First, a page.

Group Formation and Precedent

  • Neal Devins
Part of the Ius Gentium: Comparative Perspectives on Law and Justice book series (IUSGENT, volume 33)


This chapter combines historical evidence and social-psychology insights to contend that “coherent” Supreme Courts—those with five or more Justices who agree on crucial issues—are far more likely to overrule precedents, and to aggressively attempt to create broad precedents, than are “incoherent” Courts. The author explains the social-psychology dynamics that contribute to the formation (or absence) of coherent Court majorities. He then surveys three historical periods to illustrate the divergent behavior of coherent versus incoherent Courts: the post-1936 New Deal Court, which was highly coherent on most issues and thus ambitious in both overturning and establishing precedent; the Warren Court, which was incoherent and cautious before 1962 but became coherent and aggressive thereafter; and the Rehnquist Court, which was incoherent on most issues (dominated by two centrist swing Justices) and thus adopted a minimalist approach toward precedent. The author concludes with a preliminary analysis of the Roberts Court, suggesting that it is generally incoherent and therefore reluctant to formally overrule precedent in most areas.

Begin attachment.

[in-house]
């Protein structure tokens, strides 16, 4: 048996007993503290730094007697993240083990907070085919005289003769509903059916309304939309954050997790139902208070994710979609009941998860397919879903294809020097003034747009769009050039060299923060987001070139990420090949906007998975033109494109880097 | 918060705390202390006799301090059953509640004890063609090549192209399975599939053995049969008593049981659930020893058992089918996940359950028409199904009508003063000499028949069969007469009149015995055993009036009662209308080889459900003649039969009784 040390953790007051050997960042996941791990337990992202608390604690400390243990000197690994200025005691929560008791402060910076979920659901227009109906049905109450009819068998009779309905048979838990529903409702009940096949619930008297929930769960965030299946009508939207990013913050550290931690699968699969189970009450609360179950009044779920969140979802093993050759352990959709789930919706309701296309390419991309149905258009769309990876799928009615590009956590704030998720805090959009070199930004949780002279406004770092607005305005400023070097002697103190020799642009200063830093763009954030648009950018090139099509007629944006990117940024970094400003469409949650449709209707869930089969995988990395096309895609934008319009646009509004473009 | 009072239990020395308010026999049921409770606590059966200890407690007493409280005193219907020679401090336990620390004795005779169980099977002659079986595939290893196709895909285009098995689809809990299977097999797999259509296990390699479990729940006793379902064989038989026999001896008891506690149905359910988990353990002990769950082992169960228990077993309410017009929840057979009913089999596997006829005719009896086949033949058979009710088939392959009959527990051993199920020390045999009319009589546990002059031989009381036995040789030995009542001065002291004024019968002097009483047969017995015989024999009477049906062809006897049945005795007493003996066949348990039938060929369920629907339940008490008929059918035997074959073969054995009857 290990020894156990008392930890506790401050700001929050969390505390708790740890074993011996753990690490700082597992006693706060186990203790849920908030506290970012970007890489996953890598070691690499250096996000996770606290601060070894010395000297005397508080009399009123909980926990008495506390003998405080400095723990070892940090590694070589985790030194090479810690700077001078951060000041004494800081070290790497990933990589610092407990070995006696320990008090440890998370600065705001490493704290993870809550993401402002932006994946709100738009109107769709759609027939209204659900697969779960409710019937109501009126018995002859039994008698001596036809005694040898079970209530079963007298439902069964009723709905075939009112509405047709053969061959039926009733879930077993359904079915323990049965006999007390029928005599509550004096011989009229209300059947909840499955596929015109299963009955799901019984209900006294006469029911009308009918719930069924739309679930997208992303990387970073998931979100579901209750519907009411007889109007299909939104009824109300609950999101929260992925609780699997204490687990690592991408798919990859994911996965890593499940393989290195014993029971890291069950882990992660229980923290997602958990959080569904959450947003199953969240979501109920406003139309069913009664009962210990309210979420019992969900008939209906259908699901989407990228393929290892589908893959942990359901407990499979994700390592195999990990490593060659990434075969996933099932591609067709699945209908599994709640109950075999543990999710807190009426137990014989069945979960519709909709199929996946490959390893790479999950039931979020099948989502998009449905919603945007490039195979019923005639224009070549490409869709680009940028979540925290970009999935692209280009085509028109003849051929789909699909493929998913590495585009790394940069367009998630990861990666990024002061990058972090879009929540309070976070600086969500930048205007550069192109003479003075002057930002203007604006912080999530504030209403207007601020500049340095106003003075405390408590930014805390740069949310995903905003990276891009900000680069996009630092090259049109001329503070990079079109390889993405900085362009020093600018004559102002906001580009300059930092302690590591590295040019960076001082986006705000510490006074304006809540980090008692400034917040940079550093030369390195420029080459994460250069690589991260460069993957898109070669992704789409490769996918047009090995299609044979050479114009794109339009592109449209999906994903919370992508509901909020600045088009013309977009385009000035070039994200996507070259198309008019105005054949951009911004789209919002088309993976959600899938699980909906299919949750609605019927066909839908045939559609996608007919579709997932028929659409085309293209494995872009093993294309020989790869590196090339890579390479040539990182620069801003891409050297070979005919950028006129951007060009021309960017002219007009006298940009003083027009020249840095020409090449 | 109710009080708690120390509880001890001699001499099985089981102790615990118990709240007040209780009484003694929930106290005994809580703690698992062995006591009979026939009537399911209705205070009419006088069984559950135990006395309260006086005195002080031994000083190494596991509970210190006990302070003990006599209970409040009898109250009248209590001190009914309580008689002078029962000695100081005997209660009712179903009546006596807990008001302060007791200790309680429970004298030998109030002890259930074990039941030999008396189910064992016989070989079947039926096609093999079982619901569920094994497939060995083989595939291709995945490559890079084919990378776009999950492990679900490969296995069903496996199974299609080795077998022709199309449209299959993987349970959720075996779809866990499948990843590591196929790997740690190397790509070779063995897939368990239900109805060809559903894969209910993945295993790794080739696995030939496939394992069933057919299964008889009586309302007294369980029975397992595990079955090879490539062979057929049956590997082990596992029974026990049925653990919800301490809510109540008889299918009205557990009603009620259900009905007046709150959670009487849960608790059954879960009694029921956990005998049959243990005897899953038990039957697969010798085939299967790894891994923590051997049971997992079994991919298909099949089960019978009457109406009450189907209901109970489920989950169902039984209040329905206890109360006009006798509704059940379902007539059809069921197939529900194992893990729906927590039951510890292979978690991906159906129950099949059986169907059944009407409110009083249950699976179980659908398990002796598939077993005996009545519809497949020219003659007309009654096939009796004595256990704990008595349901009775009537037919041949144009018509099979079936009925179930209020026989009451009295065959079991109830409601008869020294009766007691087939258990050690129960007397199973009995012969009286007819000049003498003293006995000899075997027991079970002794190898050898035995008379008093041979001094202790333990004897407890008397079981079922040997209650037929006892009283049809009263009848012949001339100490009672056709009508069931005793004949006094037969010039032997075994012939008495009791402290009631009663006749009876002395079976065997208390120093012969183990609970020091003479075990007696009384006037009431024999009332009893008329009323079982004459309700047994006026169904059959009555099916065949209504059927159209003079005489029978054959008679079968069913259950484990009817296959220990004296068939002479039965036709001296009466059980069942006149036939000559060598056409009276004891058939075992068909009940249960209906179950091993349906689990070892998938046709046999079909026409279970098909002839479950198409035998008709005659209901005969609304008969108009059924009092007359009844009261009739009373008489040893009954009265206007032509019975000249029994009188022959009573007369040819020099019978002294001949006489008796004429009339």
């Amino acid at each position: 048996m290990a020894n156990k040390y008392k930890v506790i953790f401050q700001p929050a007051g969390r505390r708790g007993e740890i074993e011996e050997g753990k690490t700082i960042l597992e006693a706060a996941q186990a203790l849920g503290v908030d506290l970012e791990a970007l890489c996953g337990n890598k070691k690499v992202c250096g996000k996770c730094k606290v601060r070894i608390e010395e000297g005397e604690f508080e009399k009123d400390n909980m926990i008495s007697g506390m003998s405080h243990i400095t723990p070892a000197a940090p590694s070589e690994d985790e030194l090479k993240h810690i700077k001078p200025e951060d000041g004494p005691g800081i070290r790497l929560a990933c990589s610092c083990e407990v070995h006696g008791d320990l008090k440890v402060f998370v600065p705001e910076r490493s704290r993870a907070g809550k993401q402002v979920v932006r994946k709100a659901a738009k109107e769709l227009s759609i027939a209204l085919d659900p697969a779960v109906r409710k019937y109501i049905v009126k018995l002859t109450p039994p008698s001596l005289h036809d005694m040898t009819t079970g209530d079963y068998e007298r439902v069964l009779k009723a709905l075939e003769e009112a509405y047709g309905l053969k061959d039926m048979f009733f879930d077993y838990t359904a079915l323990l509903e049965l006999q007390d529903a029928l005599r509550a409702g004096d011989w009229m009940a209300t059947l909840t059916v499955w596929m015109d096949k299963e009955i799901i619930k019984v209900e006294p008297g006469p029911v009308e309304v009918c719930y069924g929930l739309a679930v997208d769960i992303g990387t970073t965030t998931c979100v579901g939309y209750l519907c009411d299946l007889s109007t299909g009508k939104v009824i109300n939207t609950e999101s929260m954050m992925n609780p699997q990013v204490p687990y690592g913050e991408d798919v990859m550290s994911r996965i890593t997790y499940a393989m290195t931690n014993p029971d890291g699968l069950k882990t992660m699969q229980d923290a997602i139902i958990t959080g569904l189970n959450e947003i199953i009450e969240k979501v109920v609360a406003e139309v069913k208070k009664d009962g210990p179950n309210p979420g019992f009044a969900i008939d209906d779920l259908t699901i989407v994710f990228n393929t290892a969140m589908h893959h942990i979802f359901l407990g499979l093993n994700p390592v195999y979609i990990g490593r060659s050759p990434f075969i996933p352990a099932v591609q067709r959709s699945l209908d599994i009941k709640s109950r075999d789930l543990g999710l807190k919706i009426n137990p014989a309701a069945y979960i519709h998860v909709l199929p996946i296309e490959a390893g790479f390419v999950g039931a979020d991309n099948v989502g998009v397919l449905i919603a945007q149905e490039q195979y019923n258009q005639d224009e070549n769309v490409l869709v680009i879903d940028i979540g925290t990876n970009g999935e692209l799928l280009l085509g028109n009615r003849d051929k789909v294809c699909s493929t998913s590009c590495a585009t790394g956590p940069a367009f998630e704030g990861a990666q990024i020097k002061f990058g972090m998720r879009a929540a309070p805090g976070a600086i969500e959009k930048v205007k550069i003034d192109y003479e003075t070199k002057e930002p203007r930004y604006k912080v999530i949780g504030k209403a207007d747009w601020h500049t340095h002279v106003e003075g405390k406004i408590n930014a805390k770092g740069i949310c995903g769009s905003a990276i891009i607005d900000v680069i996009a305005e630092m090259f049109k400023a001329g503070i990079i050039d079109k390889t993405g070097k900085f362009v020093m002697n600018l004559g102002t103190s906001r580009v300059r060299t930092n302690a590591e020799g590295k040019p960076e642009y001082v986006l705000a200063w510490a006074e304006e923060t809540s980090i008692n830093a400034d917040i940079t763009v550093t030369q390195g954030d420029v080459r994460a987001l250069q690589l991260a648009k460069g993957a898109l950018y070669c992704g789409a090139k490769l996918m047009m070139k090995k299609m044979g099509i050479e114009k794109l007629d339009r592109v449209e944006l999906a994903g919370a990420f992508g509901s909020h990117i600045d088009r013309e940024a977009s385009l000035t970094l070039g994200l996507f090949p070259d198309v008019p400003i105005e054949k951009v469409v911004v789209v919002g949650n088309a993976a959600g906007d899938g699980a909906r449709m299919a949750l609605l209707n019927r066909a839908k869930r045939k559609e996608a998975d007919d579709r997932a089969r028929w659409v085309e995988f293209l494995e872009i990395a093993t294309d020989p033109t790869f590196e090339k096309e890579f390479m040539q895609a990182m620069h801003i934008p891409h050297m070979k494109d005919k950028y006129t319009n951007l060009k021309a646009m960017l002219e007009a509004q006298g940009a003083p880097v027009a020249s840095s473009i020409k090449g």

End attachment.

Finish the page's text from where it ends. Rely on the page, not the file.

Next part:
Impression Management Supreme Court Majority Coalition Interstate Commerce Federal Election Commission 
These keywords were added by machine and not by the authors. This process is experimental and the keywords may be updated as the learning algorithm improves.


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Copyright information

© Springer Science+Business Media Dordrecht 2013

Authors and Affiliations

  1. 1.School of LawCollege of William & MaryWilliamsburgUSA

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